Beesource Beekeeping Forums banner

1 - 8 of 8 Posts

·
Registered
Joined
·
243 Posts
Discussion Starter · #1 ·
Hello everyone. I have couple of questions. I am in CT and it is cold and icy out there the weather swings for 40 deg down to 18’s within a week.
Recently I peeked into my hives and noticed some hives are low on fondant, I was wondering if it be ok to open the top at 45F deg and refill with more fondant! Would I be creating too much disturbance?
I like to do one treatment (Oxalic acid) with the hope of completely cleansing the hives off mite, while they are brood less. At what temperature it is best to do this?
Can’t wait for the bee season to begin.
 

·
Registered
Joined
·
8,194 Posts
If your bees are out of feed, they cannot eat lids and are in danger. I open colonies below the temperature you list as the low end often. I will be putting on pollen patties soon in temperatures colder than that and replenishing sugar bricks as required. You do it fast. My colonies are wrapped and they seal right back up. Those breaking the propolis seal on the lid and opening a new major air leakage are definitely changing conditions for their bees. It is the reason I began using inner covers of soundboard because they seal back up.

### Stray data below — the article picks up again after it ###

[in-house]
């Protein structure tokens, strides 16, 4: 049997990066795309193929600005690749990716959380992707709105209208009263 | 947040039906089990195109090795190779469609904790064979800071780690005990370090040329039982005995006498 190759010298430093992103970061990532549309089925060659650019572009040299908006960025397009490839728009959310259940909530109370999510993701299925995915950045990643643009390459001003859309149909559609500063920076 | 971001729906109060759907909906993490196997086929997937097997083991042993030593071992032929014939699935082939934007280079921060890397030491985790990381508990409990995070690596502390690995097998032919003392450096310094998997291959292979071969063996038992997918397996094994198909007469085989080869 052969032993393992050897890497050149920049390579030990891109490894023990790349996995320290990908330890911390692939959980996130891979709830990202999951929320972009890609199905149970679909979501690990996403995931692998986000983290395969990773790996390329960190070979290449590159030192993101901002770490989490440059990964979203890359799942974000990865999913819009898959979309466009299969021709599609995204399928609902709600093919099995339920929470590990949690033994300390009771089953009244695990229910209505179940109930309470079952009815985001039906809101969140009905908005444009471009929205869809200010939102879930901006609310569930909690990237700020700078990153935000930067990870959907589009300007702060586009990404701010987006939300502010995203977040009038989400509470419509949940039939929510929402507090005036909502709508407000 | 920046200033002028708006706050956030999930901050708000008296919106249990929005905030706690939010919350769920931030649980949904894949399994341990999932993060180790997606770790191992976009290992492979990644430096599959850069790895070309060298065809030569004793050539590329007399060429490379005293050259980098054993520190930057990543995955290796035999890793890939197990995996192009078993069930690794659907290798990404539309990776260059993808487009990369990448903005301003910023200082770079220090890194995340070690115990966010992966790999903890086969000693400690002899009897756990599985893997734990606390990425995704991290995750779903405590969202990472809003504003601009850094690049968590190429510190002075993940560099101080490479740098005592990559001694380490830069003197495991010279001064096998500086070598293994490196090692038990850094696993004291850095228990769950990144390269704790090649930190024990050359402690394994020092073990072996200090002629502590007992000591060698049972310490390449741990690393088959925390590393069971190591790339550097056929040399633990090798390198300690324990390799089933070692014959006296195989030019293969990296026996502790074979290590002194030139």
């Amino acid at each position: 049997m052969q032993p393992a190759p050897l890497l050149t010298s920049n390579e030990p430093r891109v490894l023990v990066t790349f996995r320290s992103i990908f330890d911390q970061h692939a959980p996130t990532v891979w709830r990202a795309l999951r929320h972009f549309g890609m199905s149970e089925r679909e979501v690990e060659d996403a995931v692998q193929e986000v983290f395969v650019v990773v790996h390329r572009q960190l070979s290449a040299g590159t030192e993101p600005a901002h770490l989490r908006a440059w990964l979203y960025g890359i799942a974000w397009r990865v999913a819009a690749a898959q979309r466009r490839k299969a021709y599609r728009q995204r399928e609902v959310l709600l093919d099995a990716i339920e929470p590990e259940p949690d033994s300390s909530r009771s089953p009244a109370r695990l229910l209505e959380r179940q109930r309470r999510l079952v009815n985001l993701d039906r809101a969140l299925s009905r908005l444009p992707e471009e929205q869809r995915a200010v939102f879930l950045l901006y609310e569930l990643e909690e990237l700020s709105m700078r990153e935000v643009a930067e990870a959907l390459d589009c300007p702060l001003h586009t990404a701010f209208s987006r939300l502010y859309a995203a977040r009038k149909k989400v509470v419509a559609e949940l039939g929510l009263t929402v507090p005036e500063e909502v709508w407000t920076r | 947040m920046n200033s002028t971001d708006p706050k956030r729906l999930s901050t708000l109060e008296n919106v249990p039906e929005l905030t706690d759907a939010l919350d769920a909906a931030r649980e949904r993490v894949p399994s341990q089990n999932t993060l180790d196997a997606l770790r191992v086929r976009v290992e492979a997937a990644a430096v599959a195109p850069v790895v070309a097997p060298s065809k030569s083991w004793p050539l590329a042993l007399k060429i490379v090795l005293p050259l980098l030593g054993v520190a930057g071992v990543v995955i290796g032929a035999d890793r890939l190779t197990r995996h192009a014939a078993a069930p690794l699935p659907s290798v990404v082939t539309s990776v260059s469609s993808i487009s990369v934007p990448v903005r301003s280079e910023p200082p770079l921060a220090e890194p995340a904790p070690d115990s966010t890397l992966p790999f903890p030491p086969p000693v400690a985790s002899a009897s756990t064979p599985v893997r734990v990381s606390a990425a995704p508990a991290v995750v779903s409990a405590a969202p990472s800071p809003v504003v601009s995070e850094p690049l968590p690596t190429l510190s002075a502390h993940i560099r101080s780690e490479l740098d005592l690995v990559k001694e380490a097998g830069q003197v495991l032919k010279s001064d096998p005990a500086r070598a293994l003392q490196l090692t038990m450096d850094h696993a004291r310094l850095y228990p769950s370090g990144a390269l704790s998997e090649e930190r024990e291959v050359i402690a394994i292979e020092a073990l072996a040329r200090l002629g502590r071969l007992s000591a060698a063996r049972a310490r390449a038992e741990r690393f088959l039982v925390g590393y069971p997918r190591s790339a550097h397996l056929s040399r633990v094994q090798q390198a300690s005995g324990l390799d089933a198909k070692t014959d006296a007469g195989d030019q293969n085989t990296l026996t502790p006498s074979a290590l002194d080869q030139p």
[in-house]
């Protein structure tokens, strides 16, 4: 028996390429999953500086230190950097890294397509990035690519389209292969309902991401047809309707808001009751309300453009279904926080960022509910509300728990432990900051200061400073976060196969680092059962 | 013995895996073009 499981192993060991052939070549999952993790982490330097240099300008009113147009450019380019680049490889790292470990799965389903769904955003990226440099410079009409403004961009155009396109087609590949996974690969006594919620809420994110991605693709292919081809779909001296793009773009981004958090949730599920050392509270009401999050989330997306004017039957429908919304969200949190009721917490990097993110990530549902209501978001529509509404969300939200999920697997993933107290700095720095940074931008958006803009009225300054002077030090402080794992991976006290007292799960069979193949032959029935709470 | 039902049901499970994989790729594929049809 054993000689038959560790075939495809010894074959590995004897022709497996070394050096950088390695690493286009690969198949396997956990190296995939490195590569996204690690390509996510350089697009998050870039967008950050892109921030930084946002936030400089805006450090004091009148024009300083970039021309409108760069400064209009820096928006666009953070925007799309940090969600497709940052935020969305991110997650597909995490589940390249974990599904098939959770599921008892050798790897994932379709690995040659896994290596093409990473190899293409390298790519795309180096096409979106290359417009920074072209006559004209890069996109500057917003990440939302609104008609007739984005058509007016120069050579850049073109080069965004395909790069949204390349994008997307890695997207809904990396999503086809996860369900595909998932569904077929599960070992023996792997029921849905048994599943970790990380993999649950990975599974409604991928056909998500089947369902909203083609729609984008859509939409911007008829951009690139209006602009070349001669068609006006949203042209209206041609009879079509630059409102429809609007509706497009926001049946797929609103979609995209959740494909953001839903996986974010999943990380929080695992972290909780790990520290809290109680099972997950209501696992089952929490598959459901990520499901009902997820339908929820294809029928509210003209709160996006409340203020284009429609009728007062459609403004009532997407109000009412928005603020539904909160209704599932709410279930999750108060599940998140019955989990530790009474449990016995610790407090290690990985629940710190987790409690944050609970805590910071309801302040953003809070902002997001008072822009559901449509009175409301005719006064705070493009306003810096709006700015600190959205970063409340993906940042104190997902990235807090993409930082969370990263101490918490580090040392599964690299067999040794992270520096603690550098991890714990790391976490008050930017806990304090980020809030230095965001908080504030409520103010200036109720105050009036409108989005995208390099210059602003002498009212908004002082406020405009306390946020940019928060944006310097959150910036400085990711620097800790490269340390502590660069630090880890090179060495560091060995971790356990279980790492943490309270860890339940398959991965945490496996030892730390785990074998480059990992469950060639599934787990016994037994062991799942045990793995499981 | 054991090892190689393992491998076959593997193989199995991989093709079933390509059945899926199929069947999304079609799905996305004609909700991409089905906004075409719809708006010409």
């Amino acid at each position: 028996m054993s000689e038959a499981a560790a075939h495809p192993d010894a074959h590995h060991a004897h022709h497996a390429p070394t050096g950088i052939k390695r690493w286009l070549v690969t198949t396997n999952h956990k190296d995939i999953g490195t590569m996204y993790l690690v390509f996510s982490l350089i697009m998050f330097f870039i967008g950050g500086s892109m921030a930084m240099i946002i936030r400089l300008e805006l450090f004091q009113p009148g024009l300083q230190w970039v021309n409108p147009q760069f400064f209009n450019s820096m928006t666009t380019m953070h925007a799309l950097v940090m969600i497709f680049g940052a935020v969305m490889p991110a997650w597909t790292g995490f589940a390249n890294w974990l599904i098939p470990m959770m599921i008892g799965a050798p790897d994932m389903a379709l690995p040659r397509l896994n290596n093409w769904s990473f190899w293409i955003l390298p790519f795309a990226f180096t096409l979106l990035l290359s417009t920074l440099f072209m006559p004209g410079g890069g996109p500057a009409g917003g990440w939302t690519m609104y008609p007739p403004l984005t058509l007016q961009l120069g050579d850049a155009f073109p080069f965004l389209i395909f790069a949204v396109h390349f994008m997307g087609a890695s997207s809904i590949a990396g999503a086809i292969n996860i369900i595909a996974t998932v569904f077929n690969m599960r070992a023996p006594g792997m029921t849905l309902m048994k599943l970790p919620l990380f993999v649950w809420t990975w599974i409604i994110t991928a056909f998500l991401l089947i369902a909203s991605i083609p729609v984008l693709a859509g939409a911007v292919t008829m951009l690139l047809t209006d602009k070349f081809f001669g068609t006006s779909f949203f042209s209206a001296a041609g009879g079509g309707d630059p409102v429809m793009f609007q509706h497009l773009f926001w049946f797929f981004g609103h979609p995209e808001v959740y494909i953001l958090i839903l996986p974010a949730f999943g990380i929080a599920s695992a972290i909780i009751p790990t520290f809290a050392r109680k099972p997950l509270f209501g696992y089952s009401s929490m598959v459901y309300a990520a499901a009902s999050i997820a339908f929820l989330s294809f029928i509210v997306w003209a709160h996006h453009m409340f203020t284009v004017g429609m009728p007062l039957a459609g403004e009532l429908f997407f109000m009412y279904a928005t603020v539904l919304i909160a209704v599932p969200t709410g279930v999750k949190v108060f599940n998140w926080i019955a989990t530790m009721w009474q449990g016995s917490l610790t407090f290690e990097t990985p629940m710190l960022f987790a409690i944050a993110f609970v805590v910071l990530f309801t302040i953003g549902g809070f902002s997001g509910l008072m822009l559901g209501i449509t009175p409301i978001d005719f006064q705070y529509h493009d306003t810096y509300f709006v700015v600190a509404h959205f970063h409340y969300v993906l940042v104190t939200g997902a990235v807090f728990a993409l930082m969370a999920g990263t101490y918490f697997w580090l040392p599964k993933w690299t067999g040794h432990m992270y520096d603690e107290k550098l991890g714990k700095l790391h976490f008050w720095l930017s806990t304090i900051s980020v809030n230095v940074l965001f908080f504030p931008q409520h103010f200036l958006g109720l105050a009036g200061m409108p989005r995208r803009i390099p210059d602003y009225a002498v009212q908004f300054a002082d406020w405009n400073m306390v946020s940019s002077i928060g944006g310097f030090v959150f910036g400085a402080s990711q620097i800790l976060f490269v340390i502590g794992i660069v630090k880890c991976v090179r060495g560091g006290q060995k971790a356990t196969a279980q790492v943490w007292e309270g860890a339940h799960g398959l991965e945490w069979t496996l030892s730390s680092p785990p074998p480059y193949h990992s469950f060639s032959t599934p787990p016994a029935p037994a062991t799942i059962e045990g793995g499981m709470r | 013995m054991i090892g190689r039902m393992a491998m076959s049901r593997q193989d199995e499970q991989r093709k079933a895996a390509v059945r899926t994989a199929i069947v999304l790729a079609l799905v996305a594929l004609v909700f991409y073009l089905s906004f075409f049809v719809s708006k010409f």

·
Registered
Joined
·
5,540 Posts
Vance's answer covered the opening the colonies to provide feed question.

I'll tackle the other issue in your post: your colonies are almost certainly no longer broodless, so you've missed that window. Did you treat earlier, as in mid/late December or in early/mid January? There were days when the temps were fine for it - and the bees were likely still broodless at that time. I would still treat, if you haven't before, and while you shouldn't expect the same results, it isn't pointless. I would not do a series right now, however.

Next year, make a point of getting it done while the hives are both broodless, and (generally) flightless at least as far as leaving the apiary to visit other hives.

I am in a colder area than you (north of Albany) and I already have some brood.

You can do OAV as low as 37F, though in practice that cold presents some process issues so i try for the mid-40s if I can find a day for that.

You can OAD (dribble) at even lower temps, but it is more disruptive to the hives since you have to open each box up. It's a tricky choice, on one hand you want it cold enough that lots of bees don't fly when the hive is opened as they will surely perish in the air that cold, but OTOH, breaking apart the propolis seals and separating the boxes is a serious stress. I would tape over seams afterward as the bits of propolis will never mate-up again perfectly in this cold weather so you'll have a big drafts.
 

·
Registered
Joined
·
1,276 Posts
You state that they are low on fondant but how are they in stored honey? If the hive has plenty of honey stores, let them eat it and skip adding more fondant. Spring is coming quickly and the queen will need empty comb to lay eggs.
 

·
Premium Member
Joined
·
451 Posts